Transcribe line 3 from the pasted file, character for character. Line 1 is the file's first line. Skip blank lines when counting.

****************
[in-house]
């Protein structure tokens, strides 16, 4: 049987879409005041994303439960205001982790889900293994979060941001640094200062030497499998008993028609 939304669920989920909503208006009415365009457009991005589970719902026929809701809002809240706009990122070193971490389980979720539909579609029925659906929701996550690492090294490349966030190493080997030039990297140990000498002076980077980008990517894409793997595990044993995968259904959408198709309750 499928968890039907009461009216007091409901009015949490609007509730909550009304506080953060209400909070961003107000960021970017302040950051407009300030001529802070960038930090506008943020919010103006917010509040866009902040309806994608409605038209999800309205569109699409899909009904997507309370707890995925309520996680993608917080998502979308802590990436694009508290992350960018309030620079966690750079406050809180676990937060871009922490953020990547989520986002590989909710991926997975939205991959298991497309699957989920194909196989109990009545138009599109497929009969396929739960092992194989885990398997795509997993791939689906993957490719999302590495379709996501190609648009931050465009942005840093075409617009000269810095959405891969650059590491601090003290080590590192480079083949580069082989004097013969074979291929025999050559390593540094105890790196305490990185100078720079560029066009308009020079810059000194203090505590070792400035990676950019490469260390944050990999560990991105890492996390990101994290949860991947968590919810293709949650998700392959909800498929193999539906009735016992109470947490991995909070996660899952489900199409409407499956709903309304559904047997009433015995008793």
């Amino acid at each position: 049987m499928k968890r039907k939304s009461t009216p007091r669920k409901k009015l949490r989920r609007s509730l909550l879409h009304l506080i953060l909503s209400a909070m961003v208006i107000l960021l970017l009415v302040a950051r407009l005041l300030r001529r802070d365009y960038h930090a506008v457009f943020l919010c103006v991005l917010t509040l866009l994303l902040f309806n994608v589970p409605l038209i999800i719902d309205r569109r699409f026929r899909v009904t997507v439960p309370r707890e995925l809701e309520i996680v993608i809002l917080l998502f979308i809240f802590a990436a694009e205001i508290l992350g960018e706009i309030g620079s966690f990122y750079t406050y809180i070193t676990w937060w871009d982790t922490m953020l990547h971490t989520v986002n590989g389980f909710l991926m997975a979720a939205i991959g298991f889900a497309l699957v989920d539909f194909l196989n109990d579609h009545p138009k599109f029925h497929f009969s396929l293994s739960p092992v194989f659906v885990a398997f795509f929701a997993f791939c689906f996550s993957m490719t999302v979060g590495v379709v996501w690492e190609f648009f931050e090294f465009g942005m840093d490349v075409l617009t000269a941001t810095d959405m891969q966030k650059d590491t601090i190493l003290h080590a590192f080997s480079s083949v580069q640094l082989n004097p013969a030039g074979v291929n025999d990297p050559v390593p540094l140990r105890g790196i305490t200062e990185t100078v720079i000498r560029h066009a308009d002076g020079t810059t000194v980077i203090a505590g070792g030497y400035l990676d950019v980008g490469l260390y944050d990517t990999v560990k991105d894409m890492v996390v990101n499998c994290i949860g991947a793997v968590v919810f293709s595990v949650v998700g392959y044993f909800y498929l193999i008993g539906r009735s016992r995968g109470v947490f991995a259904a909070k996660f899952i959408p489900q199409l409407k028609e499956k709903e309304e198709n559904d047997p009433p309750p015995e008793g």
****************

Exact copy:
């Amino acid at each position: 049987m499928k968890r039907k939304s009461t009216p007091r669920k409901k009015l949490r989920r609007s509730l909550l879409h009304l506080i953060l909503s209400a909070m961003v208006i107000l960021l970017l009415v302040a950051r407009l005041l300030r001529r802070d365009y960038h930090a506008v457009f943020l919010c103006v991005l917010t509040l866009l994303l902040f309806n994608v589970p409605l038209i999800i719902d309205r569109r699409f026929r899909v009904t997507v439960p309370r707890e995925l809701e309520i996680v993608i809002l917080l998502f979308i809240f802590a990436a694009e205001i508290l992350g960018e706009i309030g620079s966690f990122y750079t406050y809180i070193t676990w937060w871009d982790t922490m953020l990547h971490t989520v986002n590989g389980f909710l991926m997975a979720a939205i991959g298991f889900a497309l699957v989920d539909f194909l196989n109990d579609h009545p138009k599109f029925h497929f009969s396929l293994s739960p092992v194989f659906v885990a398997f795509f929701a997993f791939c689906f996550s993957m490719t999302v979060g590495v379709v996501w690492e190609f648009f931050e090294f465009g942005m840093d490349v075409l617009t000269a941001t810095d959405m891969q966030k650059d590491t601090i190493l003290h080590a590192f080997s480079s083949v580069q640094l082989n004097p013969a030039g074979v291929n025999d990297p050559v390593p540094l140990r105890g790196i305490t200062e990185t100078v720079i000498r560029h066009a308009d002076g020079t810059t000194v980077i203090a505590g070792g030497y400035l990676d950019v980008g490469l260390y944050d990517t990999v560990k991105d894409m890492v996390v990101n499998c994290i949860g991947a793997v968590v919810f293709s595990v949650v998700g392959y044993f909800y498929l193999i008993g539906r009735s016992r995968g109470v947490f991995a259904a909070k996660f899952i959408p489900q199409l409407k028609e499956k709903e309304e198709n559904d047997p009433p309750p015995e008793g």